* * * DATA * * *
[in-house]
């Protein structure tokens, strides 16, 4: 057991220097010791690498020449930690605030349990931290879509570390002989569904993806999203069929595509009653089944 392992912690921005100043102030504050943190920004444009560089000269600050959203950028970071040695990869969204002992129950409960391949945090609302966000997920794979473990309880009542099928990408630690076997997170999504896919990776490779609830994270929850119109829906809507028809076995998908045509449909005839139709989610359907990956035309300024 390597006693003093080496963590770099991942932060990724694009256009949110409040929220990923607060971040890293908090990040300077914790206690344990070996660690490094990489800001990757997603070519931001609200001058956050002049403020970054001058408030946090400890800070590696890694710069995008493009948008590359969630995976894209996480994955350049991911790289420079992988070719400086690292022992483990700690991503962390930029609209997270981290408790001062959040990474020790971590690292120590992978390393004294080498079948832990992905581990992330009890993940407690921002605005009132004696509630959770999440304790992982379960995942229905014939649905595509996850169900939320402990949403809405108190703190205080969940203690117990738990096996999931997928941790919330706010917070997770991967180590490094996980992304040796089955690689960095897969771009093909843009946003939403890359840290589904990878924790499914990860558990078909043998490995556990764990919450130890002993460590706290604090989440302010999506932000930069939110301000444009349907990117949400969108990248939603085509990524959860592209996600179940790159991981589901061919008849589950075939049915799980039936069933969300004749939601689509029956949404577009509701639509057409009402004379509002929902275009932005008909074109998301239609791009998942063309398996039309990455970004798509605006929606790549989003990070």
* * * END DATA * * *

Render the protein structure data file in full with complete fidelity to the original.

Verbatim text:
[in-house]
């Protein structure tokens, strides 16, 4: 057991220097010791690498020449930690605030349990931290879509570390002989569904993806999203069929595509009653089944 392992912690921005100043102030504050943190920004444009560089000269600050959203950028970071040695990869969204002992129950409960391949945090609302966000997920794979473990309880009542099928990408630690076997997170999504896919990776490779609830994270929850119109829906809507028809076995998908045509449909005839139709989610359907990956035309300024 390597006693003093080496963590770099991942932060990724694009256009949110409040929220990923607060971040890293908090990040300077914790206690344990070996660690490094990489800001990757997603070519931001609200001058956050002049403020970054001058408030946090400890800070590696890694710069995008493009948008590359969630995976894209996480994955350049991911790289420079992988070719400086690292022992483990700690991503962390930029609209997270981290408790001062959040990474020790971590690292120590992978390393004294080498079948832990992905581990992330009890993940407690921002605005009132004696509630959770999440304790992982379960995942229905014939649905595509996850169900939320402990949403809405108190703190205080969940203690117990738990096996999931997928941790919330706010917070997770991967180590490094996980992304040796089955690689960095897969771009093909843009946003939403890359840290589904990878924790499914990860558990078909043998490995556990764990919450130890002993460590706290604090989440302010999506932000930069939110301000444009349907990117949400969108990248939603085509990524959860592209996600179940790159991981589901061919008849589950075939049915799980039936069933969300004749939601689509029956949404577009509701639509057409009402004379509002929902275009932005008909074109998301239609791009998942063309398996039309990455970004798509605006929606790549989003990070």